In January 2015, I decided to undertake a project on the Chernobyl nuclear disaster. Two months later, I had the opportunity to exhibit in Kiev the photographs which I had taken of the disaster caused by the nuclear accident at the Fukushima Daiichi power plant. I made a visit to the city to attend the opening, where I was greeted by one of the guests, Maria. She told me that she had a serious thyroid disease. A very sociable woman with a cheerful smile on her face, she was entirely different from what I had imagined from a victim of the Chernobyl accident. We exchanged contact information and promised to see each other again.
We met again that July. I contacted Maria and asked her to tell me more about her life story. I sent her a list of questions in advance before visiting her at the apartment where she lived with her husband. At the beginning of the interview, Maria read out her answers to my questions which she had composed into an essay, as if she were reading me a long letter. ‘I asked my mother a lot of questions, as I hardly know exactly what happened back then’, she said. The interview lasted over two hours. Every now and then tears welled up in her eyes, some of which streamed down her cheeks, silently. Her words had a profound impact on me, and I became determined to convey her words above anything else.
In April, by sheer chance I had got my hands on some twenty rolls of Ukrainian medium format film which had expired in 1991 or 1992. The film had been found in Pripyat, the city that was abandoned following the nuclear accident. I loaded the film into my camera and began to photograph. After several experiments, the images published in this photobook finally emerged. The resulting images were rather abstract, avoiding any instant identification with Chernobyl. Because of this ambiguity, I felt that these images had the potential to overcome the current overflow of images of Chernobyl, a topic that seems to have been over-exposed over the last thirty years. However, the photographs seemed to me to have lost their original power. They were waiting for Maria’s voice to accompany them. By bringing the images and her words together, I hope that readers will be able to feel at least a tiny part of her long-lasting, invisible pain.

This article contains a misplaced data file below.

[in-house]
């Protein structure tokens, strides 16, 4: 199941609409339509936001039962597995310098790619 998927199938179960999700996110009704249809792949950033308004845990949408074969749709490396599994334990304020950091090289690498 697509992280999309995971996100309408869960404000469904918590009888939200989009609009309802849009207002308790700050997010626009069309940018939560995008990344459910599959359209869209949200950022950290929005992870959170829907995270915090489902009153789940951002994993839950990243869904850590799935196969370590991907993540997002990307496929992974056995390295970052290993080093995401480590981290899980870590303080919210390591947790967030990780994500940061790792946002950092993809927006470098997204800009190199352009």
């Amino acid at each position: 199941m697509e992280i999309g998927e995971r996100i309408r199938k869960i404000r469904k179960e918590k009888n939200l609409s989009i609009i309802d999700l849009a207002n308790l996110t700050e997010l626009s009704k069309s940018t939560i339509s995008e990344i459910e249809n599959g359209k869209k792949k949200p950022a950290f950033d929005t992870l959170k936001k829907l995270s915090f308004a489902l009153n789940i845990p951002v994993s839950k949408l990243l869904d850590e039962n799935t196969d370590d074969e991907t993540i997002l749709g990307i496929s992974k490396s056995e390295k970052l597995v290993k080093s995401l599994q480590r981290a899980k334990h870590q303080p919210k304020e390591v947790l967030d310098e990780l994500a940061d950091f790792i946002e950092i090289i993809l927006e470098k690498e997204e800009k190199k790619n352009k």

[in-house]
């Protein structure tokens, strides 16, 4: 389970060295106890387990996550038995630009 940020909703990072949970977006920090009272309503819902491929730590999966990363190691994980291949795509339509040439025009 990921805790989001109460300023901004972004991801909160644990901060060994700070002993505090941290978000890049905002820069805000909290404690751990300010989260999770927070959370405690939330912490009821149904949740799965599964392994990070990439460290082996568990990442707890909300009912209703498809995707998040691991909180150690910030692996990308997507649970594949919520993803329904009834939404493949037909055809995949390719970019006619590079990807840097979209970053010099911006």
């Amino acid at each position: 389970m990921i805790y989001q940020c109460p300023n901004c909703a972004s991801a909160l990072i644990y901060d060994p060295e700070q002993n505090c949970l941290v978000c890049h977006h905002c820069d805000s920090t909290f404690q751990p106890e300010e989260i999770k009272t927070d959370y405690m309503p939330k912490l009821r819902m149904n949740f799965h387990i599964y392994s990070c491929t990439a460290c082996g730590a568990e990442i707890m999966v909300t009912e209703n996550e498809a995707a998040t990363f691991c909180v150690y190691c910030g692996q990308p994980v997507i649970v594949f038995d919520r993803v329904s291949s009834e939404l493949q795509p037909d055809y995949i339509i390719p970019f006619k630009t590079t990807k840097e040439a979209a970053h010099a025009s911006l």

The title of this book, Exposure, has multiple meanings. As a technical photographic term, it refers to the process of exposing film to light. It also refers to the disclosure of a secret or the state of being in the public eye. And last but not least, it refers to the radiation experienced by those affected by the Chernobyl nuclear accident.
Just as Maria’s stories had not seen the light of day, the film I used for this project was kept in darkness for thirty years. By exposing this film to light, I hope in some way to have helped reveal her existence to the world.
Kazuma Obara (Text from Afterword/ Editorial RM/ 2017)